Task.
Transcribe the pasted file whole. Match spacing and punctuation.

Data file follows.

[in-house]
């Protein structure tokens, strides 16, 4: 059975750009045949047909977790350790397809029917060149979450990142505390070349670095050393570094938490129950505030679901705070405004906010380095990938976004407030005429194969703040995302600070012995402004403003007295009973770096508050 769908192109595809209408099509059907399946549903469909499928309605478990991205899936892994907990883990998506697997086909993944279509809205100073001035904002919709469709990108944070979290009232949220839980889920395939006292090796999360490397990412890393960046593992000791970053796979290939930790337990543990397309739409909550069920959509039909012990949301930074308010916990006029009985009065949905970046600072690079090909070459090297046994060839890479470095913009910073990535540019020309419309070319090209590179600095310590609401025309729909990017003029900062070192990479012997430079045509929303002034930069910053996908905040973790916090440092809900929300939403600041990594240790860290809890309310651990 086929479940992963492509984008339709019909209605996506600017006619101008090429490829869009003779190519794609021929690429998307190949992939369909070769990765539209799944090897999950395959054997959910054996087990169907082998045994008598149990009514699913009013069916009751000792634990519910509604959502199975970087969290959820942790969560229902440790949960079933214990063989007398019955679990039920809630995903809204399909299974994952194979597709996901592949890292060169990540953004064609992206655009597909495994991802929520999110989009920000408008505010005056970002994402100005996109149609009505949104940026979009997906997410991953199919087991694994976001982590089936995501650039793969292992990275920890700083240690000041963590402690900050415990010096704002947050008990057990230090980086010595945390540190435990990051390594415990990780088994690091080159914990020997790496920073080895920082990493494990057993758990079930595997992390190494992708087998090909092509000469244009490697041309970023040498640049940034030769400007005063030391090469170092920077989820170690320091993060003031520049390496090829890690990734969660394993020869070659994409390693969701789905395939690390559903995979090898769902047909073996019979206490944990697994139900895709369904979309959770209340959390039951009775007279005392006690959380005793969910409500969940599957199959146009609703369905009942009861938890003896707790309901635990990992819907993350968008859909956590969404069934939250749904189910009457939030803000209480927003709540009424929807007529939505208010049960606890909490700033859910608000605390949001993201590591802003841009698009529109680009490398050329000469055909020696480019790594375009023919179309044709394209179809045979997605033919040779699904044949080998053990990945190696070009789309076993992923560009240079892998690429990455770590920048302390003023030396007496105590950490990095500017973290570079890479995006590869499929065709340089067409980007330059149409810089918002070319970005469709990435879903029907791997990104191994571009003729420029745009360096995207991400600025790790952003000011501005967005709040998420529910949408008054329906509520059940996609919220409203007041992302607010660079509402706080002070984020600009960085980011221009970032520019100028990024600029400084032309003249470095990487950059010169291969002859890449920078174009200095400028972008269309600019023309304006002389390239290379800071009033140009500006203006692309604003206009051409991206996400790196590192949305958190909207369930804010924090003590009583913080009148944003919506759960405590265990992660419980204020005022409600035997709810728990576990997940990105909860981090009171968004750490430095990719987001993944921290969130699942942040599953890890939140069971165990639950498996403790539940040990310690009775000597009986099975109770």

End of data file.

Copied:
[in-house]
């Protein structure tokens, strides 16, 4: 059975750009045949047909977790350790397809029917060149979450990142505390070349670095050393570094938490129950505030679901705070405004906010380095990938976004407030005429194969703040995302600070012995402004403003007295009973770096508050 769908192109595809209408099509059907399946549903469909499928309605478990991205899936892994907990883990998506697997086909993944279509809205100073001035904002919709469709990108944070979290009232949220839980889920395939006292090796999360490397990412890393960046593992000791970053796979290939930790337990543990397309739409909550069920959509039909012990949301930074308010916990006029009985009065949905970046600072690079090909070459090297046994060839890479470095913009910073990535540019020309419309070319090209590179600095310590609401025309729909990017003029900062070192990479012997430079045509929303002034930069910053996908905040973790916090440092809900929300939403600041990594240790860290809890309310651990 086929479940992963492509984008339709019909209605996506600017006619101008090429490829869009003779190519794609021929690429998307190949992939369909070769990765539209799944090897999950395959054997959910054996087990169907082998045994008598149990009514699913009013069916009751000792634990519910509604959502199975970087969290959820942790969560229902440790949960079933214990063989007398019955679990039920809630995903809204399909299974994952194979597709996901592949890292060169990540953004064609992206655009597909495994991802929520999110989009920000408008505010005056970002994402100005996109149609009505949104940026979009997906997410991953199919087991694994976001982590089936995501650039793969292992990275920890700083240690000041963590402690900050415990010096704002947050008990057990230090980086010595945390540190435990990051390594415990990780088994690091080159914990020997790496920073080895920082990493494990057993758990079930595997992390190494992708087998090909092509000469244009490697041309970023040498640049940034030769400007005063030391090469170092920077989820170690320091993060003031520049390496090829890690990734969660394993020869070659994409390693969701789905395939690390559903995979090898769902047909073996019979206490944990697994139900895709369904979309959770209340959390039951009775007279005392006690959380005793969910409500969940599957199959146009609703369905009942009861938890003896707790309901635990990992819907993350968008859909956590969404069934939250749904189910009457939030803000209480927003709540009424929807007529939505208010049960606890909490700033859910608000605390949001993201590591802003841009698009529109680009490398050329000469055909020696480019790594375009023919179309044709394209179809045979997605033919040779699904044949080998053990990945190696070009789309076993992923560009240079892998690429990455770590920048302390003023030396007496105590950490990095500017973290570079890479995006590869499929065709340089067409980007330059149409810089918002070319970005469709990435879903029907791997990104191994571009003729420029745009360096995207991400600025790790952003000011501005967005709040998420529910949408008054329906509520059940996609919220409203007041992302607010660079509402706080002070984020600009960085980011221009970032520019100028990024600029400084032309003249470095990487950059010169291969002859890449920078174009200095400028972008269309600019023309304006002389390239290379800071009033140009500006203006692309604003206009051409991206996400790196590192949305958190909207369930804010924090003590009583913080009148944003919506759960405590265990992660419980204020005022409600035997709810728990576990997940990105909860981090009171968004750490430095990719987001993944921290969130699942942040599953890890939140069971165990639950498996403790539940040990310690009775000597009986099975109770």